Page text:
But there’s a problem. The Galaxy S22 Ultra looks nothing like the Galaxy S22 and Galaxy S22 Plus. The latter are true Galaxy S phones that conserved their predecessor’s design. This makes the new Galaxy S22 series look like a bit of a mixed bag. Literally.

You have two new Galaxy S phones, and that’s great. But what is that Galaxy Note doing there and why do they brand it as the S22 Ultra? See my point yet?

Time will tell if this new further separating of the Ultra model will work, but now when you think about the Galaxy S22 you are presented with two almost identical phones and one that looks like it's been adopted from the Galaxy Note family and doesn’t seem to fit.

Apple also has regular and Pro iPhones, but they look like siblings, rather than distant cousins.

Google bringing back the nostalgia

Google was never a big seller of smartphones. It had successes here and there, but it relied for too long on other established manufacturers to design its phones and treated them as devices made with the only purpose to showcase its new Android versions.

Of course, Google decided to put an end to that marketing strategy and go hand in hand with the big boys. In 2016 the company replaced its Nexus series with the new Pixel series.

The OG Pixels strived to be the iPhone killer. Phones with great software experience, OS upgrades for years, premium design, and top-notch specs. But there was a problem.

See, the Google Nexus phones were popular for being affordable and offering one of the best value for money in the industry. The Pixel killed this model off with its iPhone-like pricing. And while the phones were pretty good, they weren’t a major upgrade over the iPhones of the time.

Of course, Google is pretty stubborn. It also has plenty of money to spend on developing devices that don’t really sell all that well. So Google followed with a new generation of Pixel phones each year. And each year the excitement for the Pixel was fading away more and more, after every disappointing model.

The company decided to take drastic measures and try and break ground in the market it once had success in, the mid-range class. The Pixel 3a phones were a much more affordable Pixel alternative with good specs and great camera performance. But Google’s dream of making the ultimate flagship smartphone was still unrealized.

At the end of 2021, Google seemed to be finally taking things seriously with the release of its new Pixel 6 series. The new phones packed the company’s first in-house designed processor, excellent camera systems, flashy new design, and good value for money.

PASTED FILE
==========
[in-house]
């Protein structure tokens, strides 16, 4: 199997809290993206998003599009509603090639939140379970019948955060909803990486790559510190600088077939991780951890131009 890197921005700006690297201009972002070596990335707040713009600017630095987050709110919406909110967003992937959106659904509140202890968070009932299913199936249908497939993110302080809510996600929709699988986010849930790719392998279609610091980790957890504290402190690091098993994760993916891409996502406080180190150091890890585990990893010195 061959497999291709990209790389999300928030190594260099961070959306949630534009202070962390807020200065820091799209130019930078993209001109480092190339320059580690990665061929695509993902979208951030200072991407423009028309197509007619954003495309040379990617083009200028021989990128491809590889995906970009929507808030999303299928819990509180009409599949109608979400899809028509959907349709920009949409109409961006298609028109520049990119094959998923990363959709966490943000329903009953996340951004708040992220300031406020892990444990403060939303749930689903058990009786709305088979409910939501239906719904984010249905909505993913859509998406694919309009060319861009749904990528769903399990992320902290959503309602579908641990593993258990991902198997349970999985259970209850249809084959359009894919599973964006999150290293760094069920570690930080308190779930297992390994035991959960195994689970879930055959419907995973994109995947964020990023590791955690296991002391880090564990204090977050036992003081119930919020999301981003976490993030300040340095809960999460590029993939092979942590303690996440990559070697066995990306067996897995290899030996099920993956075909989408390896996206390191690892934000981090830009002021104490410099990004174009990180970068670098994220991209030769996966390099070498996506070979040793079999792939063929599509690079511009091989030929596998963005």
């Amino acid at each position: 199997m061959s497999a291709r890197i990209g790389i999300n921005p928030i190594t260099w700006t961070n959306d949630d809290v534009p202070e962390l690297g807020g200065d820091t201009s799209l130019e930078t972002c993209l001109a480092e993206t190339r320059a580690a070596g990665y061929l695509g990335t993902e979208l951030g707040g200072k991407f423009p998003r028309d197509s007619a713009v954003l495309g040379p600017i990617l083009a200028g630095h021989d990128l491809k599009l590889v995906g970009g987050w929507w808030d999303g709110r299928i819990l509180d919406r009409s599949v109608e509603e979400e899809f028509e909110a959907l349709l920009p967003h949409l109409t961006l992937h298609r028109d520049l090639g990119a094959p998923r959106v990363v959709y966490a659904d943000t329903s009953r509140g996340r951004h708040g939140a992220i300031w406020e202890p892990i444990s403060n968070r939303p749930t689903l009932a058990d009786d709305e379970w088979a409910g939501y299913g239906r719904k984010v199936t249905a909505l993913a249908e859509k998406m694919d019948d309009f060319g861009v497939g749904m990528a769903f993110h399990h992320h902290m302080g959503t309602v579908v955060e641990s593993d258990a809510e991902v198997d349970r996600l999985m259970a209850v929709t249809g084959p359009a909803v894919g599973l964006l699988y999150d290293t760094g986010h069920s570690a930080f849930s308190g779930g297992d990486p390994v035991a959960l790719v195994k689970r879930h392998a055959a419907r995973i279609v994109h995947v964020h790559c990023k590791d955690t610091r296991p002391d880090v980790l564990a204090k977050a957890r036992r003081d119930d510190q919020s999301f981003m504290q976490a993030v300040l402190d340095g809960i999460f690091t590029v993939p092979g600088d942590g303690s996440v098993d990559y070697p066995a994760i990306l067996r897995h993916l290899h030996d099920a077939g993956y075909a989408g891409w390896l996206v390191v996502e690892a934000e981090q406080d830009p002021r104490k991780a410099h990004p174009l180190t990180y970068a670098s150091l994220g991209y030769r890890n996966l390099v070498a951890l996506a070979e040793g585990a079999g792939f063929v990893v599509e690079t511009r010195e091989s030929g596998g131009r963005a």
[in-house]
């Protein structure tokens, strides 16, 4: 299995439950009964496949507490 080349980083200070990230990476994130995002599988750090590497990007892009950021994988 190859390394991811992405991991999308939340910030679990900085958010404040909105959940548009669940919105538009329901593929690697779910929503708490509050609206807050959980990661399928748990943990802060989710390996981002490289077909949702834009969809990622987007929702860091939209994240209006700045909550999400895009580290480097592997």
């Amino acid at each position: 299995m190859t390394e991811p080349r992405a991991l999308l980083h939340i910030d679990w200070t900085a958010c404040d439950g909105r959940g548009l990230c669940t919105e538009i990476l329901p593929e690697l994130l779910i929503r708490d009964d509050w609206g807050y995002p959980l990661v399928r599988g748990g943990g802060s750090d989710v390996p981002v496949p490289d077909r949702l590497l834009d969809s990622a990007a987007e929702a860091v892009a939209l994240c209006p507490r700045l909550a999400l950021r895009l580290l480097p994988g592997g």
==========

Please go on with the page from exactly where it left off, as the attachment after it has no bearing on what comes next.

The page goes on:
You might be wondering at this point why I had to go so in-depth in Google’s device history to make my point. Well, doesn’t the Pixel 6 look… familiar? Because to me, it does.

See, the Pixel 6 phones have a camera-module design that looks strikingly similar to a phone released seven years earlier, the Google Nexus 6P. I don’t know if the phones’ coinciding names are what inspired Google designers to take on an old phone’s design, but it sure is a good theory.

The Google Nexus 6P was the only Huawei-made Nexus. It was a fan-favorite for its flagship specs, premium design, and unique-looking camera-module.

When announcing the Pixel 6 series, Google never mentioned its design is inspired by an older device. Instead, it bragged about how different and innovative it is.

But in the end, this is another case of ‘a blast from the past’. The Pixel 6 reminds us of one of the last great Nexus phones, just like the iPhone 12 and 13 remind us of the iPhone 4.

People seem to love the Pixel 6’s camera module, and maybe it's exactly because of its nostalgic feel.

Time is ticking

In conclusion, I must say that borrowing an old but iconic design is a genius idea. It brings nostalgia, makes the phone instantly recognizable, and even saves on design costs.

The smartphone industry needed a bit of a change when it comes to looks, as things have become pretty haptic in the late 2010s, and now we have it. Trendsetters will always set the trends, followers will always follow.

But time is ticking. While this strategy of improving on an old recognizable design element and implementing it in the newest phones is genius, there are only so many iconic designs one has had in its past.

While it might seem like smartphones have been around forever, in actuality, it's been less than two decades, and not many phone models have gained global popularity during this time.

The iPhone 4, the Galaxy Note 10 and 20, and the Nexus 6P are iconic devices, but they are part of a pretty small and elite club, the club of classic smartphones. And time is ticking, as there are only so many iconic retro designs one can reuse, so this trend’s days are pretty much counted. The industry needs something new, fast.